APPRAISAL OF THE IMPEDIMENTS TO INHERITANCE UNDER ISLAMIC LAW
1.1 GENERAL BACKGROUND
There are some obstacles and impediments which prevent an inheritor to benefit from the assets left by his/her deceased relation. Broadly, there are four cases consisting of the obstacles, bar or impediment to inheritance, they include Homicide (Qatl), difference of religion, Apostasy (Riddah), and Slavery. Some jurists, however, includes difference of domicile as an impediment to inheritance. Each one of them functions independently from another and bars the beneficiary from materializing his right of inheritance2.
There are divergent views from different schools of Islamic Jurisprudence over the concept or rather what constitute impediments to inheritance under Islamic Law, despite the fact that some of these impediments are clearly contained in the primary sources as explained by the Prophet (S.A.W).
Impediments to inheritance are the personal acts or attributes of a person which disqualifies him from succession who would otherwise be an entitled heir on grounds of blood or marital relationship with the praepositus.
For those relatives of the deceased person ‘who are debarred from inheritance by reason stated above, do not adversely affect the right of other heirs from inheritance, neither do they exclude nor restrict their respective shares. In essences, disqualified heirs are deemed, in law, to be non-existing at all for the purpose of Islamic law of inheritance. For example, where a deceased person left behind two or more agnate brothers who, if not disqualified, would have restricted the mother’s Qur’anic share from one-third (1/3) to one-sixth (1/6) even when they are excluded by the father of the deceased person, but for the disqualification which befalls them, would not affect or restrict the mother’s Quranic share. This is because, for that impediment, they are not recognized in the eyes of the law.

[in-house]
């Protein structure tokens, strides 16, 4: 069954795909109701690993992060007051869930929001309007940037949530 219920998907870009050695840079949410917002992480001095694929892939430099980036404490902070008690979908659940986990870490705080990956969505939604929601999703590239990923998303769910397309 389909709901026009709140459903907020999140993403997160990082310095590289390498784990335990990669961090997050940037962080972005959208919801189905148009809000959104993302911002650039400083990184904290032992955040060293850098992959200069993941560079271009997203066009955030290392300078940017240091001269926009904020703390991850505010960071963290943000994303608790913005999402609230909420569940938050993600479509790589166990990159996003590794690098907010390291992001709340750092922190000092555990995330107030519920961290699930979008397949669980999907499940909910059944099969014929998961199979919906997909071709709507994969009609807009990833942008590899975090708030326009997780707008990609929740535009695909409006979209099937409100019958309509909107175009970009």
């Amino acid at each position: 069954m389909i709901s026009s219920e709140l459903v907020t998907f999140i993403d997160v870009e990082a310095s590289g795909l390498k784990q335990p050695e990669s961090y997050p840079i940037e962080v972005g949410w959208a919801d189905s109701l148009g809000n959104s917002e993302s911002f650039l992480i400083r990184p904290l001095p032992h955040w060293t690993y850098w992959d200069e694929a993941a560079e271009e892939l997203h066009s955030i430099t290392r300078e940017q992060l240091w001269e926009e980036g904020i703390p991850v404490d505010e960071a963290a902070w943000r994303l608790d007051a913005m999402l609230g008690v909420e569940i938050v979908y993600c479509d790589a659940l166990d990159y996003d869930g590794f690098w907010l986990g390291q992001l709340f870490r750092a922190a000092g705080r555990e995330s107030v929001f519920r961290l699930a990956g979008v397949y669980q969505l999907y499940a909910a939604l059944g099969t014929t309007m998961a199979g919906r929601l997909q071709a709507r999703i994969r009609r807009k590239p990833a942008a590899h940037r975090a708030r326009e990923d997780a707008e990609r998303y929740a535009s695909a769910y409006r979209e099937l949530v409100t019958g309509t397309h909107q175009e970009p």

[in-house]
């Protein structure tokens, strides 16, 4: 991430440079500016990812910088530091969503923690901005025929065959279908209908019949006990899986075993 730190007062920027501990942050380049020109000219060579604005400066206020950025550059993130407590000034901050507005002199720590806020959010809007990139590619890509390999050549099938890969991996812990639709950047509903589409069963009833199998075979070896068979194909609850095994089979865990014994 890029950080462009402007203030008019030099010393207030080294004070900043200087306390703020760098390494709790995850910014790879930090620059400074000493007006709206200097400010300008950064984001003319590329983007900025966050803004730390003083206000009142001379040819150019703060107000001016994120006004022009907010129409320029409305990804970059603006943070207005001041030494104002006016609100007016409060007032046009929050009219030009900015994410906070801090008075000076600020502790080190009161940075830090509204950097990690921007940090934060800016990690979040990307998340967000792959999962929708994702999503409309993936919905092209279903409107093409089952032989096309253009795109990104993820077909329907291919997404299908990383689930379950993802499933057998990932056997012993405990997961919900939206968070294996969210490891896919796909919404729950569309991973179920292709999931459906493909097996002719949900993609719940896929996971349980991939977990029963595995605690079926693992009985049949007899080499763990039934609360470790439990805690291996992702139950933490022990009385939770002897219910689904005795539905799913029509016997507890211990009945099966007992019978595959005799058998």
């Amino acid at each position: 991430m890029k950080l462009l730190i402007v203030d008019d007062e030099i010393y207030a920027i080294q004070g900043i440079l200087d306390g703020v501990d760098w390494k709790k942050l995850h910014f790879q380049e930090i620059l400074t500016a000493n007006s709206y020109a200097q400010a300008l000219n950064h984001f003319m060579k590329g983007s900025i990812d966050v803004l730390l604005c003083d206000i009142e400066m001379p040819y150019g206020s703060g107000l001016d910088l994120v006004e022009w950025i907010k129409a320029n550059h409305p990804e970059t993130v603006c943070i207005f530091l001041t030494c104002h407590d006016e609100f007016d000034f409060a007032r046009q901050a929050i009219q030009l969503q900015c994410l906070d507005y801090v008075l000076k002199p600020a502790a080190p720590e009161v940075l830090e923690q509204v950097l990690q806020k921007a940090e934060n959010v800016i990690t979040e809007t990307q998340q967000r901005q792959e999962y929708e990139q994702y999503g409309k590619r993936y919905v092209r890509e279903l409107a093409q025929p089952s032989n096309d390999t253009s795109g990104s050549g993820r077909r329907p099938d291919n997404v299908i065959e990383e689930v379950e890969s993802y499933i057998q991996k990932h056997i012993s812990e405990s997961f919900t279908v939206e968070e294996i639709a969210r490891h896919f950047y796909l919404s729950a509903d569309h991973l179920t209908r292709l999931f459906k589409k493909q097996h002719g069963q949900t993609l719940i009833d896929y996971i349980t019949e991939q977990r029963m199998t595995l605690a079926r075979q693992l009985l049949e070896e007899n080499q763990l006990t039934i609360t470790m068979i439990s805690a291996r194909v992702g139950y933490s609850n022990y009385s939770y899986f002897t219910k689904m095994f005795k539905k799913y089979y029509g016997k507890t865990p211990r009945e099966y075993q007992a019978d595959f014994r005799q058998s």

1.2 STATEMENT OF PROBLEM
The provision of the Holy Qur’an and the Sunnah of the Prophet (SAW) has specifically and unambiguously state those that are debarred from inheritance. This debarment is either partial or complete.
But the problem lies on the arguments forwarded by each school of Islamic Jurisprudence or jurists with respect to a particular bar on inheritance. It will not be feasible for the Muslim world if these arguments can go on without careful regard being had to the fundamental provision of Qur’an and Sunnah.
The second problem is in respect of the research work itself. This topic i.e. “An Analysis of the Impediments to Inheritance under Islamic Law” is a vital topic that concerns every aspect of the distribution of estate of a Muslim, particularly where there is a marriage relationship between a Muslim man and non-Muslim woman and it give rise to protracted litigation especially where the legitimacy of one of the potential heirs is in dispute.
Thirdly, with respect to apostasy, many writers or Islamic law jurists undermined a situation where, for example, a man renounces his religion but his wife or children remain Muslims or vice versa. This is a controversial area that needs a thorough research and clear explanation but has been neglected.